This review summarises the major developments of macroporous bioceramics used mainly for repairing bone defects. Porous bioceramics have been receiving attention ever since their larger surface area was reported to be beneficial for the formation of more rigid bonds with host tissues. The study of porous bioceramics is important to overcome the less favourable bonds formed between dense bioceramics and host tissues, especially in healing bone defects. Macroporous bioceramics, which have been studied extensively, include hydroxyapatite, tricalcium phosphate, alumina, and zirconia. The pore size and interconnections both have significant effects on the growth rate of bone tissues. The optimum pore size of hydroxyapatite scaffolds for bone growth was found to be 300 µm. The existence of interconnections between pores is critical during the initial stage of tissue ingrowth on porous hydroxyapatite scaffolds. Furthermore, pore formation on β-tricalcium phosphate scaffolds also allowed the impregnation of growth factors and cells to improve bone tissues growth significantly. The formation of vascularised tissues was observed on macroporous alumina but did not take place in the case of dense alumina due to its bioinert nature. A macroporous alumina coating on scaffolds was able to improve the overall mechanical properties, and it enabled the impregnation of bioactive materials that could increase the bone growth rate. Despite the bioinertness of zirconia, porous zirconia was useful in designing scaffolds with superior mechanical properties after being coated with bioactive materials. The pores in zirconia were believed to improve the bone growth on the coated system. In summary, although the formation of pores in bioceramics may adversely affect mechanical properties, the advantages provided by the pores are crucial in repairing bone defects.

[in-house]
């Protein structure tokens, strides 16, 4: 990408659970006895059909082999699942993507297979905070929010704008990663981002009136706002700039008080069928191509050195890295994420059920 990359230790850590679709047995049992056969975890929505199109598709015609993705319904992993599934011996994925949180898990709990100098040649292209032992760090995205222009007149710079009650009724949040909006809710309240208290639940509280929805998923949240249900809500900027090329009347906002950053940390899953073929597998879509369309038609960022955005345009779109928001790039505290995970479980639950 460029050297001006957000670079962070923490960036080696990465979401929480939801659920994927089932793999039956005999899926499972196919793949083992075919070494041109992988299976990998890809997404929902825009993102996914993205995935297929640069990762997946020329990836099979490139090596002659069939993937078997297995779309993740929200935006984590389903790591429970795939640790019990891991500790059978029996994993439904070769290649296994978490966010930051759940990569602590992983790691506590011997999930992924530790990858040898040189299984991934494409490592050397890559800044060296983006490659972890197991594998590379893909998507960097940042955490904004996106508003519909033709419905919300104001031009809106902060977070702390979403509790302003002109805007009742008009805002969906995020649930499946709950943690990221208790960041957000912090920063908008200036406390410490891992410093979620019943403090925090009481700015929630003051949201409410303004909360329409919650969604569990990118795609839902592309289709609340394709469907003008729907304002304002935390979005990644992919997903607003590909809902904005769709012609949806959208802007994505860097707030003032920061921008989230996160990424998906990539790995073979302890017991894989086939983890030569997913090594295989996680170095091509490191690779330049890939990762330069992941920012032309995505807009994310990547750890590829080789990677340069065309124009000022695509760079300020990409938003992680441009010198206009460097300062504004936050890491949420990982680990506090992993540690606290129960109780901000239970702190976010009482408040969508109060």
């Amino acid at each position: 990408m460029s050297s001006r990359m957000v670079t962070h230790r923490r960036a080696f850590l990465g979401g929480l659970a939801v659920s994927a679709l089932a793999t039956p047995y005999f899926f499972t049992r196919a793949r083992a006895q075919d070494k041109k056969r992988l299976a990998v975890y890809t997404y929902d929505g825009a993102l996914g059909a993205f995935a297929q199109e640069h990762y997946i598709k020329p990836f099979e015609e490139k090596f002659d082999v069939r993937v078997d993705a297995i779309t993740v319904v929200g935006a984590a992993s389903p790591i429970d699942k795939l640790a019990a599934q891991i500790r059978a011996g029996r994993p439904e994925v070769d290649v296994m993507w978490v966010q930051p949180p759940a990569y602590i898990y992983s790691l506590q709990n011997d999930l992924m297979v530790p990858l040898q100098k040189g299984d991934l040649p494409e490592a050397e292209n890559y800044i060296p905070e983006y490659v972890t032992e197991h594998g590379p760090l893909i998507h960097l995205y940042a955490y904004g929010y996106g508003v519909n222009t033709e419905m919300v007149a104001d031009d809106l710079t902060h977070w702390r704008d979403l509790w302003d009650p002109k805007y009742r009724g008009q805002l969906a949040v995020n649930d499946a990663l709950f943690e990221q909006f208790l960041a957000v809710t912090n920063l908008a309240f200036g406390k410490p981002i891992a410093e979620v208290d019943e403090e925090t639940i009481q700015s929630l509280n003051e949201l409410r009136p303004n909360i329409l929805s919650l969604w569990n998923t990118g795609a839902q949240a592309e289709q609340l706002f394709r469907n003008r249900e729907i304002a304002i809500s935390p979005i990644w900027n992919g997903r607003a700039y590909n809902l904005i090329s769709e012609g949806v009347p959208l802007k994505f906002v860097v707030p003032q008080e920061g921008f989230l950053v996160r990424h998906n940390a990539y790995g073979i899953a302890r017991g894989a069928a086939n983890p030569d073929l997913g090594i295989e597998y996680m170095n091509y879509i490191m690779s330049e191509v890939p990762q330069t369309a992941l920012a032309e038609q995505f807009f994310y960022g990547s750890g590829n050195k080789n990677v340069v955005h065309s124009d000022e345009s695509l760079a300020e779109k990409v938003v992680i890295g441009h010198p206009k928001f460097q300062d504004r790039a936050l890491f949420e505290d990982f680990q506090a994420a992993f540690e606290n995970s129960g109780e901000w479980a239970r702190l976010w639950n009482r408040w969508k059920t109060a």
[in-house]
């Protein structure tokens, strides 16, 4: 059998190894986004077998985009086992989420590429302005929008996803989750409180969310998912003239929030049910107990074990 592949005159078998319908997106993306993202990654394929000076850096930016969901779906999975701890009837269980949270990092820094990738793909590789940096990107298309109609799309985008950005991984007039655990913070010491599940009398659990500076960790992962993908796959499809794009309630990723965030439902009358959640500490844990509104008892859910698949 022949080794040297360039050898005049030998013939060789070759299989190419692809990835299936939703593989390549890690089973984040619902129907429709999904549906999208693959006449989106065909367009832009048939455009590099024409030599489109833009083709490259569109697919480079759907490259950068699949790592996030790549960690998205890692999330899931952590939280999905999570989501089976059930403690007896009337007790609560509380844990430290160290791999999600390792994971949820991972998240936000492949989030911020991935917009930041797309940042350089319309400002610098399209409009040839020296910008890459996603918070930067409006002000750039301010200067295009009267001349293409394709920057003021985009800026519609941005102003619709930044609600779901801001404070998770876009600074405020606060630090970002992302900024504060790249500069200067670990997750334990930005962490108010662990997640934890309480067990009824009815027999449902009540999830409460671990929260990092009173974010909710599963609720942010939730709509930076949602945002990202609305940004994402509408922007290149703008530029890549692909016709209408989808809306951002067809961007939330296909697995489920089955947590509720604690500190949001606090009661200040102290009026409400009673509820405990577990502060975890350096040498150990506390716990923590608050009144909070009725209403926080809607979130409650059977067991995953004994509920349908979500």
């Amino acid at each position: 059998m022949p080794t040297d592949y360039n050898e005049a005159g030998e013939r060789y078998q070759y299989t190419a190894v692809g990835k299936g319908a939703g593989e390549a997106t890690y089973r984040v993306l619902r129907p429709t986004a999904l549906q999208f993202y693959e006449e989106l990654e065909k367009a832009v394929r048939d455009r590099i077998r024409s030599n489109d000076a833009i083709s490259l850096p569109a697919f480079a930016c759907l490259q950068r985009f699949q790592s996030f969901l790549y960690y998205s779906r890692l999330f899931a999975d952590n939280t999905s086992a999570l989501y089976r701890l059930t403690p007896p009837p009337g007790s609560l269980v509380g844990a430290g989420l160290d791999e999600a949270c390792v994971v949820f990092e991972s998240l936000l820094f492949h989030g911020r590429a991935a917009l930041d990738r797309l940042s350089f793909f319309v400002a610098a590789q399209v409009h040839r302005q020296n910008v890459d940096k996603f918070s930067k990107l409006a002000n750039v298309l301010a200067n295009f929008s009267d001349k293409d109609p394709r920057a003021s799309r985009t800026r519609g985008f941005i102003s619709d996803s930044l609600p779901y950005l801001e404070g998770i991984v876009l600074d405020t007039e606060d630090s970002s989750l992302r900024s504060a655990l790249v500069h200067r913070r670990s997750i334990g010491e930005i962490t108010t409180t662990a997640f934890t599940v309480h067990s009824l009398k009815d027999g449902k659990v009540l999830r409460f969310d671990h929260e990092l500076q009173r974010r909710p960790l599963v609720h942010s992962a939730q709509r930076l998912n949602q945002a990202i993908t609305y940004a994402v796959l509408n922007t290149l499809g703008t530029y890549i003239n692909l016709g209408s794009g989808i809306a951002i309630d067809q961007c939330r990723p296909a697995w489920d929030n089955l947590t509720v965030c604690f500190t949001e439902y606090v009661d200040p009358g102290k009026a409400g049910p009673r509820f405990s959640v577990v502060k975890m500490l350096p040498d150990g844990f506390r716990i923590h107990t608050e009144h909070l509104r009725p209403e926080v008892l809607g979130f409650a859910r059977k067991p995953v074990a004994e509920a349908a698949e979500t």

* Title and MeSH Headings from MEDLINE®/PubMed®, a database of the U.S. National Library of Medicine.